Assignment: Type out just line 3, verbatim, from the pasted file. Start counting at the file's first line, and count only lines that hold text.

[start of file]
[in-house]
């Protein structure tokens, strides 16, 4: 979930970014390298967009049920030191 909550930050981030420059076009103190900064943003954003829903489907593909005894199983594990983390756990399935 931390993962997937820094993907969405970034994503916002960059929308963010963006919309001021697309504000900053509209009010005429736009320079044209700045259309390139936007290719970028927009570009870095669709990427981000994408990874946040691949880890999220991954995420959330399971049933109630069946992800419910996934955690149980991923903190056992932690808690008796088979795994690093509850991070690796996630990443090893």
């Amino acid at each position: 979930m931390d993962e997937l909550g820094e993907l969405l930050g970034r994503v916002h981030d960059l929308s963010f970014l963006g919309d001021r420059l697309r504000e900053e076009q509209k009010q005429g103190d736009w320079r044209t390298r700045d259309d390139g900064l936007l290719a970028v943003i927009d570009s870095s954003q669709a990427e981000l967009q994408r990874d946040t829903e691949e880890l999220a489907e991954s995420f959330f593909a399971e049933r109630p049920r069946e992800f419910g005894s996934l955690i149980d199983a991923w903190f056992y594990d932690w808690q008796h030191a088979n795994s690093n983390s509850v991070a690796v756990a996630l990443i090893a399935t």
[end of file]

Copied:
């Amino acid at each position: 979930m931390d993962e997937l909550g820094e993907l969405l930050g970034r994503v916002h981030d960059l929308s963010f970014l963006g919309d001021r420059l697309r504000e900053e076009q509209k009010q005429g103190d736009w320079r044209t390298r700045d259309d390139g900064l936007l290719a970028v943003i927009d570009s870095s954003q669709a990427e981000l967009q994408r990874d946040t829903e691949e880890l999220a489907e991954s995420f959330f593909a399971e049933r109630p049920r069946e992800f419910g005894s996934l955690i149980d199983a991923w903190f056992y594990d932690w808690q008796h030191a088979n795994s690093n983390s509850v991070a690796v756990a996630l990443i090893a399935t």